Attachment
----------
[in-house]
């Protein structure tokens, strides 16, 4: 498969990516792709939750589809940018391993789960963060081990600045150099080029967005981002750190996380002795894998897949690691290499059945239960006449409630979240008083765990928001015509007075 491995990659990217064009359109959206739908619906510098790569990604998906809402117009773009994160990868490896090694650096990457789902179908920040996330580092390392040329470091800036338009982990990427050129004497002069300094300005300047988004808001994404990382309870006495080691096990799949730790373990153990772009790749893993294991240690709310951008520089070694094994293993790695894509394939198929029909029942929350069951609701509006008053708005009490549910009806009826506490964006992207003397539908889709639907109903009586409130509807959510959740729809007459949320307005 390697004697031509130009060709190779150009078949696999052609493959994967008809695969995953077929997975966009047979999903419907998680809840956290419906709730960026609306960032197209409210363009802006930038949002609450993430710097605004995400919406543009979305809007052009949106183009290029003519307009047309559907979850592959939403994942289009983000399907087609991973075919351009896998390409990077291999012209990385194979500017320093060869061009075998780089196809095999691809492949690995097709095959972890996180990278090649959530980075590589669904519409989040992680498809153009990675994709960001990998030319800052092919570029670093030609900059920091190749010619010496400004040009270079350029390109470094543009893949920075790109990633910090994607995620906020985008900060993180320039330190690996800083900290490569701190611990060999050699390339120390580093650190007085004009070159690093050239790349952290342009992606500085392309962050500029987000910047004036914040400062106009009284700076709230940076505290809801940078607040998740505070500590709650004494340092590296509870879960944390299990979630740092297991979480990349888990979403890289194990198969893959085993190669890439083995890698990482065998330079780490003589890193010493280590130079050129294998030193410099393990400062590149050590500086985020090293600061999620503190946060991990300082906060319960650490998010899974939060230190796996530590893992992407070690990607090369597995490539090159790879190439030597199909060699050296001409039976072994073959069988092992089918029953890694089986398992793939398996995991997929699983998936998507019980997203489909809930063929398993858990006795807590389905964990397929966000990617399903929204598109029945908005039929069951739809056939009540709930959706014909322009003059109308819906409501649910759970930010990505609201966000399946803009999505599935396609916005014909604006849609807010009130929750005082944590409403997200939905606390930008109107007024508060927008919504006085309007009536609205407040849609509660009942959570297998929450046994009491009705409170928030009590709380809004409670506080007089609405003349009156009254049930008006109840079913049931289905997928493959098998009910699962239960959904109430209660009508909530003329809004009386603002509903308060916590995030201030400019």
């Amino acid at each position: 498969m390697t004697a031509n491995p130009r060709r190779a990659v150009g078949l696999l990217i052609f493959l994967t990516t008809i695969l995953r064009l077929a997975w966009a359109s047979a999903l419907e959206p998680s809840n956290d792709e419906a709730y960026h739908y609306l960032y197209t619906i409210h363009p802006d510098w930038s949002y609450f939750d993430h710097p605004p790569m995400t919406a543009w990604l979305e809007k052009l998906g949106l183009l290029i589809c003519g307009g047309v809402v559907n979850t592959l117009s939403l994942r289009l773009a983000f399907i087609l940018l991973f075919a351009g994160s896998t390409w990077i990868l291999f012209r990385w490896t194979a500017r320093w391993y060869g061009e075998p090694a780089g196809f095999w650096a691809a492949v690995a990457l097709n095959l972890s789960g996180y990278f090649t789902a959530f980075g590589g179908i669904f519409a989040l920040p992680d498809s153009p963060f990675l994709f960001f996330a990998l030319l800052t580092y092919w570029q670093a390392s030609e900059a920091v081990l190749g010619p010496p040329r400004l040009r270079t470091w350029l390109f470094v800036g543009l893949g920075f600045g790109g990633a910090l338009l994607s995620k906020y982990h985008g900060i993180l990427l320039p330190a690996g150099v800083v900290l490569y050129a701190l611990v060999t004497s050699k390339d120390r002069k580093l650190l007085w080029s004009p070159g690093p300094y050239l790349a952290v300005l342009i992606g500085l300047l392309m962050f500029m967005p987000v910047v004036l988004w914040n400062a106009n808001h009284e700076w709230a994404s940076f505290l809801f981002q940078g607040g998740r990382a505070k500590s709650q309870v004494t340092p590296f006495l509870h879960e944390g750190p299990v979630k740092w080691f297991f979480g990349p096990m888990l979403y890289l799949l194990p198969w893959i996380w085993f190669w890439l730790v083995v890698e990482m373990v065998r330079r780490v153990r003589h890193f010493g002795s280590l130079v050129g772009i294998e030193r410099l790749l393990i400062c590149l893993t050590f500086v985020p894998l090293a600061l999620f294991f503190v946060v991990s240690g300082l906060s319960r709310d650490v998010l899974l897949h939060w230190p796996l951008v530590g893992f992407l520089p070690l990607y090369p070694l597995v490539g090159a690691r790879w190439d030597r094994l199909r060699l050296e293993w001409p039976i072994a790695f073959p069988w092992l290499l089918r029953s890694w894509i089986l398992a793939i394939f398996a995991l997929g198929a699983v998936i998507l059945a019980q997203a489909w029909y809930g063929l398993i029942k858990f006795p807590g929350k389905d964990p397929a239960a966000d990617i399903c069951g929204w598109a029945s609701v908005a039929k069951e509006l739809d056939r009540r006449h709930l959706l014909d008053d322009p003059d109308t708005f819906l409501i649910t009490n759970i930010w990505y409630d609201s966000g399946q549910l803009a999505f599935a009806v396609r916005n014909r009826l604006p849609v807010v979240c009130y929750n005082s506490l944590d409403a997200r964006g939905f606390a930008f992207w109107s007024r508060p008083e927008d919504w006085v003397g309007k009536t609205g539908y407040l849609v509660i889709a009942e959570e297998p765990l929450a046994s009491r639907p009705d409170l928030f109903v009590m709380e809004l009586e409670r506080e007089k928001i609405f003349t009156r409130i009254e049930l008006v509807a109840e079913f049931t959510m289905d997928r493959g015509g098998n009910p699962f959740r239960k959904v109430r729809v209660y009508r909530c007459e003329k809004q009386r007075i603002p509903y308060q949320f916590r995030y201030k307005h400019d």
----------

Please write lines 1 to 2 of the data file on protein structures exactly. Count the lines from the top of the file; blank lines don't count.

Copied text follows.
[in-house]
């Protein structure tokens, strides 16, 4: 498969990516792709939750589809940018391993789960963060081990600045150099080029967005981002750190996380002795894998897949690691290499059945239960006449409630979240008083765990928001015509007075 491995990659990217064009359109959206739908619906510098790569990604998906809402117009773009994160990868490896090694650096990457789902179908920040996330580092390392040329470091800036338009982990990427050129004497002069300094300005300047988004808001994404990382309870006495080691096990799949730790373990153990772009790749893993294991240690709310951008520089070694094994293993790695894509394939198929029909029942929350069951609701509006008053708005009490549910009806009826506490964006992207003397539908889709639907109903009586409130509807959510959740729809007459949320307005 390697004697031509130009060709190779150009078949696999052609493959994967008809695969995953077929997975966009047979999903419907998680809840956290419906709730960026609306960032197209409210363009802006930038949002609450993430710097605004995400919406543009979305809007052009949106183009290029003519307009047309559907979850592959939403994942289009983000399907087609991973075919351009896998390409990077291999012209990385194979500017320093060869061009075998780089196809095999691809492949690995097709095959972890996180990278090649959530980075590589669904519409989040992680498809153009990675994709960001990998030319800052092919570029670093030609900059920091190749010619010496400004040009270079350029390109470094543009893949920075790109990633910090994607995620906020985008900060993180320039330190690996800083900290490569701190611990060999050699390339120390580093650190007085004009070159690093050239790349952290342009992606500085392309962050500029987000910047004036914040400062106009009284700076709230940076505290809801940078607040998740505070500590709650004494340092590296509870879960944390299990979630740092297991979480990349888990979403890289194990198969893959085993190669890439083995890698990482065998330079780490003589890193010493280590130079050129294998030193410099393990400062590149050590500086985020090293600061999620503190946060991990300082906060319960650490998010899974939060230190796996530590893992992407070690990607090369597995490539090159790879190439030597199909060699050296001409039976072994073959069988092992089918029953890694089986398992793939398996995991997929699983998936998507019980997203489909809930063929398993858990006795807590389905964990397929966000990617399903929204598109029945908005039929069951739809056939009540709930959706014909322009003059109308819906409501649910759970930010990505609201966000399946803009999505599935396609916005014909604006849609807010009130929750005082944590409403997200939905606390930008109107007024508060927008919504006085309007009536609205407040849609509660009942959570297998929450046994009491009705409170928030009590709380809004409670506080007089609405003349009156009254049930008006109840079913049931289905997928493959098998009910699962239960959904109430209660009508909530003329809004009386603002509903308060916590995030201030400019």